Trip Start Sep 09, 2004
394Trip End Ongoing
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The joy was short-lived. What started out as a bitch and a moan has resulted in full-on rebellion. I'm back to hobbling on one leg, the other won't take any weight. Today's ride was as rough as yesterday: all out abuse from the elements and a whole series of long uncomfortable stretches. Tomorrow should be a breeze though. Ceduna is a measly 110 kilometres or so north so I shouldn't be doing too much to antagonise the hoof. He says.
We're in Streaky Bay, in an identical replica of the cabin in Port Lincoln but with a noisier heater unit. The holiday park is right on the waterfront, on a bay so tranquil it's magic. The water's crystal clear and almost still. Sarah's been down there ages taking pics. I'm sitting here on the rocks with my throbbing hoof taking it all in. She's just gone to great lengths carefully inching herself closer and closer to a huge mighty pelican. They're almost touching. And they're both of equal size. This might get interesting..
It's not so cold up here either, nor as windy. Sarah says it's because we're getting nearer the warmer weather - it's warmer out west apparently. She's doing alright young Sarah, seems quite happy plodding along at random. It's probably been more of an adjustment for me but it's actually working out better than I could have hoped. She's incredibly easy going and shows immense patience and composure at the times when I could never be, often diffusing me without even knowing it. That's amazing.
Tomorrow things should start rolling, but already it's been a proper eye-opener. Physically riding over this great southern land bears no real resemblance to what you see on the map. The Eyre Peninsula is a popular getaway spot and sees many visitors come and go all year round. On the map it's bustling with all sorts of attractions, stops, lookouts and coves like any other coastal route, but sit on the highway flat out at a loose '120' and it's a whole different story. I'm starting to understand what people mean when they say 'There's nothing out there.' That's because there isn't anything out there. The roads are long, straight and lifeless and offer very little in the way of diversity. At each side you'll see a strip of loose gravel and dust providing a makeshift border to the barren land that sits either side. Apart from the low, shapely half-starved trees and clumps of scrub pressed into the dirt there's nothing other than a whole sprawl of vast open space. Everywhere. But then this is nothing, absolutely nothing compared to what lies ahead. The Nullarbor Plains, or so they say, is as good an example of desolate nothingness as you're ever going to get.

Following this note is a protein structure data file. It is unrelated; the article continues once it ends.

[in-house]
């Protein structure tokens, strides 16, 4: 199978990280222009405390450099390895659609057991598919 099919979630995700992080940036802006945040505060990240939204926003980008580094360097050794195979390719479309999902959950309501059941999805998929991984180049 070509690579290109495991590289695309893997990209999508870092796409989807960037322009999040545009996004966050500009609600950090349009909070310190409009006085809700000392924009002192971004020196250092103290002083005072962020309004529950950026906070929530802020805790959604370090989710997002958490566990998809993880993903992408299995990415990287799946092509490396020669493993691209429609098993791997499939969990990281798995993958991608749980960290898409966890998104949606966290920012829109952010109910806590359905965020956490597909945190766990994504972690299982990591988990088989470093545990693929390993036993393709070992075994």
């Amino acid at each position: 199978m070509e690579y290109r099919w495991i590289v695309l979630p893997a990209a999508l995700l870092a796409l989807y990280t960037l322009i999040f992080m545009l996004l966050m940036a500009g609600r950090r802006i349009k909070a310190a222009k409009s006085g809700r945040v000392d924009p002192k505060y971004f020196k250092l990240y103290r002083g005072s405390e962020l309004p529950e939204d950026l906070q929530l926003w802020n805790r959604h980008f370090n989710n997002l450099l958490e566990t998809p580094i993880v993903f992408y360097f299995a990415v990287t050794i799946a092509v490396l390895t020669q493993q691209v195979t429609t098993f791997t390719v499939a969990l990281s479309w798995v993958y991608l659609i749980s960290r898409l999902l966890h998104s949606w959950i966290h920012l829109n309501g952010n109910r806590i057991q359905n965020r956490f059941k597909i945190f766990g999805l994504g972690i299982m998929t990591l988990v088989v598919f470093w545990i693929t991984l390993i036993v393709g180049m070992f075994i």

But already it's apparent. All of it is so radically different and so dismally enlightening as to what the real Australia is about. Aside from all the tiredness and discomfort riding a sports bike across long distance brings, I'm actually quite enjoying the 'enlightenment'. Occasionally a red dirt track will shoot off at an angle into its own dusty vanishing point, or a gathering of brightly coloured parrots will suddenly materialise out of nowhere and flutter out of your way right at the last second. You can see for miles and miles ahead, usually as far as the brow of the next distant hill, where you then find - with a wash of mild disappointment - that you're presented with a whole new panorama of exactly the same barren land divided by the same colourless road undulating away in long wavy stretches, like they'd illustrate in a cartoon. This goes on. And on. And on.
Occasionally you'll see a sign displaying some pleasurable activity like enjoying oysters. It will actually tell you: 'Enjoy the oysters!' while an accompanying picture shows an Aussie in a hat enjoying some oysters. Then bingo, your in the next town - no real warning or build up or any kind of excitement, just a sudden drop in speed limit before you find yourself chugging along sniffing out your new check-point. Then you sort of glide past, regally, as if leading some parade or procession for the town to enjoy. And that's it. That's what you do. You leave town, ride across hundreds of kilometres of desolate open space enduring whatever the elements decide to throw at you, before exploding into the next town. Then you do it all again. And again, which is why the whole journey is like being in a long continuous recurring dream - so surreal, yet so so real..
Kilometres eaten: 2219